Some wearables are certainly getting a kick in adoption, with the Oura Ring being used to monitor the health of caregivers in a couple of San Francisco hospitals.As far as I can tell, this is a wellness device, not a medical device (ie. not FDA approved). Which probably explains why it’s on caregivers, not patients. That said, the FDA has also relaxed the regs on ventilators manufacturing. Which is fine. If the only choice you have is a possibly iffy vent, or no vent at all, which would you pick? Expect the FDA to relax plenty more rules over the next 12 months. The more interesting thing is how many those changes will stick when we make it through to the other side.

While many industries are looking for the federal government to bail them out as their revenue plummets, ACO’s are looking for help as their costs threaten to explode. Personally, I’m just as interested in seeing what help there will be for families who face bankruptcy because their healthcare insurance cover is so meager.

In news that is probably not COVID-19 related, patient monitoring company Masimo is set to acquire a ventilator company, TNI Medical. As the press release states there is no material impact for 2020, it looks like a longer term play. Masimo’s core business is measuring and monitoring patient oxygenation. Acquiring a product for ventilation is perhaps a move to close the loop between monitoring and therapeutic delivery and deliver a more complete solution.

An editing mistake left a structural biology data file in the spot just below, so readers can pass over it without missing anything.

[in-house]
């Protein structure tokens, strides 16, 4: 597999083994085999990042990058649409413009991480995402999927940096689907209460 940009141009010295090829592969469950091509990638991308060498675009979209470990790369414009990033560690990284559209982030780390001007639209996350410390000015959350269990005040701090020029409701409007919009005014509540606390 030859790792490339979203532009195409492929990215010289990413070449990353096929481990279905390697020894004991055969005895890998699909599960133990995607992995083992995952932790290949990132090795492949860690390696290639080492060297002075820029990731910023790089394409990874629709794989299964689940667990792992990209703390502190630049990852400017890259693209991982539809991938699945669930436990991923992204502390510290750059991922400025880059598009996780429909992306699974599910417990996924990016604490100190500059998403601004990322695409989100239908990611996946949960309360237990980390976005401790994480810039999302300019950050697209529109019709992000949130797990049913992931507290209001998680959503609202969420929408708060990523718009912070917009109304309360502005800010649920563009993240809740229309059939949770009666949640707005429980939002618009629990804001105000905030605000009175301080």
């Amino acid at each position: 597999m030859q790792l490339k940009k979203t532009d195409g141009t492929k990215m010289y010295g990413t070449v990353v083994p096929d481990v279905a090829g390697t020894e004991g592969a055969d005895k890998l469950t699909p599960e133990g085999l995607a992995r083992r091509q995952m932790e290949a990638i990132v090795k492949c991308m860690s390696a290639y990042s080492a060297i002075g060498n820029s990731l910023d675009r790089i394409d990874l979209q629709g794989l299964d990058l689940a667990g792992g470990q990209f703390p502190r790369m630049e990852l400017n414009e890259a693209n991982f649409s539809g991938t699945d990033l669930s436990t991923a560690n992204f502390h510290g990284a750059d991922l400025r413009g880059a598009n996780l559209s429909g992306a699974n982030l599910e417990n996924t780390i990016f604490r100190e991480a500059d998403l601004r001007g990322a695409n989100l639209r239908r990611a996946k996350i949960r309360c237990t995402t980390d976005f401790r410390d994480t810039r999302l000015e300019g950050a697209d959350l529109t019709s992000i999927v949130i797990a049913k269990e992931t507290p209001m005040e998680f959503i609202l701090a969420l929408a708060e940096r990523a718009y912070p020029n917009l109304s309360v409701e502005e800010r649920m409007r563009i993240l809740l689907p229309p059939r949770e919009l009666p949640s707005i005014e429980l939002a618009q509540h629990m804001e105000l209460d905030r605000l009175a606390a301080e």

On that note, I’ve highlighted a lack of continuous patient monitoring as an issue in Cleveland before. Therefore good to see further studies and adoption of solutions to address this need. First, Masimo reports zero deaths or injuries from opioid induced respiratory depression from a 10 year study. In the much smaller control group, sadly 3 deaths occurred. Second, Children’s Hospital of Georgia signs up for Philips’ IntelliVue Guardian to measure early warning scores more reliably, and so improve intervention when needed.

Alphabet’s DeepMind throws its weight behind COVID-19 protein structure folding. Protein folding using spare cycles from home computers has been a thing for over 10 years. That means you can do your bit to tackle COVID-19 and other diseases, sign up here.

Population health is an under-rated discipline – especially in the US where the payer/provider landscape is so fragmented. That may change with the current pandemic, aided by the increased use of consumer wearables. Researchers at Scripps have kicked off a project to do just that